Real estate people say they understand the old rules. They don't necessarily understand the new rules, and they don't know how they will be interpreted. So they see it as a little bit safer to hurry up and get those projects in and announce them in the pipeline to meet that Jan. 31 deadline. So that was really what caused this flurry of rezoning petitions and development plans coming out this week. As to whether things are slowing down or not, I would just say these are projects that are going to be at least a year or two down the line. So they're sort of looking farther ahead.

Terry: All right. Well, let's switch over now to a building that already exists — One Wells Fargo Center uptown, also known as the jukebox building. Wells Fargo this week announced it's leaving the building, kind of a "musical chairs" of office space.

Why are they moving? And what might this mean for uptown's post-COVID office market?

Mecia: Yeah, I think musical chairs is a good way to put it. There's a lot going on in the office market right now, but this is really sort of a shift that we've seen over the last couple of years. In this particular case, you had Duke Energy that was moving offices, getting out of its longtime headquarters of what is now called 550 South Tryon, which is the building with a big handlebar, as you might call it, on the top of it.

Wells Fargo said they're getting out of some of their older buildings, One Wells Fargo — which is on College Street — and Two Wells Fargo, and they're consolidating into 550 South Tryon and Three Wells Fargo. It does sound like it's more of just a shift as opposed to a reduction in space, although they have been wanting to consolidate their employees uptown for some time. And so this accomplishes that.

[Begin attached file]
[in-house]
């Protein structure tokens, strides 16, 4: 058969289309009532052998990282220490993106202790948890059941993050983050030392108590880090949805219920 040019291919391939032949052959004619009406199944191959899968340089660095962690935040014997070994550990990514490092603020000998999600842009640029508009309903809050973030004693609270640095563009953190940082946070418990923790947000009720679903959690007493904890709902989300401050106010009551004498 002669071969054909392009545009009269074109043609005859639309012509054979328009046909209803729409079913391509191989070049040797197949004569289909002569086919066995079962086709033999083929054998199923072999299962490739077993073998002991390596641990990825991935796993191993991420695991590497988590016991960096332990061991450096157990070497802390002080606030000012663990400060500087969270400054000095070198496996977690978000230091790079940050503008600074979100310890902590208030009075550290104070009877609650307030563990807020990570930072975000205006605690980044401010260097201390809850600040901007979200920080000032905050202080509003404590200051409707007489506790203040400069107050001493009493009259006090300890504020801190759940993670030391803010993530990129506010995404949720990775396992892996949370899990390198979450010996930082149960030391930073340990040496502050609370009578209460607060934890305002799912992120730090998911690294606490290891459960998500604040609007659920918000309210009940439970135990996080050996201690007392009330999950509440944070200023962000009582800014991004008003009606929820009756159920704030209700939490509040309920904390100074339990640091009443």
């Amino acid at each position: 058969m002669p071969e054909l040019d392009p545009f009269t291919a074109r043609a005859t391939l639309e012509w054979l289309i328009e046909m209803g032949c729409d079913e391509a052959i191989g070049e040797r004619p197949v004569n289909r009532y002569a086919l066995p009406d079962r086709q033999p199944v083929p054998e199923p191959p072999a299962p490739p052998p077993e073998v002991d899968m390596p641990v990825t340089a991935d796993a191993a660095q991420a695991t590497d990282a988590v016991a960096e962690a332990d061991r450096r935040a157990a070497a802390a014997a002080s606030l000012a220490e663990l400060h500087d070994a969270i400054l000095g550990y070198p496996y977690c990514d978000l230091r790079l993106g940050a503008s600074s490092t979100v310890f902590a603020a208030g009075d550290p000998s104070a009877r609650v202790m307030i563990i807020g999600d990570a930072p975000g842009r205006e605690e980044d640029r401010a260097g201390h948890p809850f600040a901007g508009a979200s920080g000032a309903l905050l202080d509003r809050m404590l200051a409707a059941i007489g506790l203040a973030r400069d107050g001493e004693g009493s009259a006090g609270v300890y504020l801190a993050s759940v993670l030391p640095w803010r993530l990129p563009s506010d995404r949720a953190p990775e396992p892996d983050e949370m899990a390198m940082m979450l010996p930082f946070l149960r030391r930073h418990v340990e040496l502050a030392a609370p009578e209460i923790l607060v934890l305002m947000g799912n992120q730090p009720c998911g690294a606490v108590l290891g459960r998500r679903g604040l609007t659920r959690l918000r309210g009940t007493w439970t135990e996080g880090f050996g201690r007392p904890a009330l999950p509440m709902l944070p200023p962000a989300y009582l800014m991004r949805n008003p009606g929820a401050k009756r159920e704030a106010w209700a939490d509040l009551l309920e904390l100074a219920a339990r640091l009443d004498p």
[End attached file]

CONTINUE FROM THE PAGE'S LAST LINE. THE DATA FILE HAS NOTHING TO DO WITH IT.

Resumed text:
They say they are refurbishing a lot of the floors of those offices as well as their campus in University City. Generally, I'd say, Marshall, you're seeing a lot of employers reevaluate what their office space needs are. But this doesn't necessarily sound like a reduction as much as it is sort of a moving around. So, you know, there's a lot going on with office and how employers are approaching that. You don't have a lot of new construction of offices, but certainly, with hybrid work and remote work, employers are making some different decisions.

Terry: Now let's move to south of Charlotte for an update to a story you brought us a few months ago. Residents of one neighborhood were reporting dozens of deer were getting fatally impaled on a fence as they tried to jump over it. Now, one issue was the cost of replacing this fence with a safer version. What ended up happening?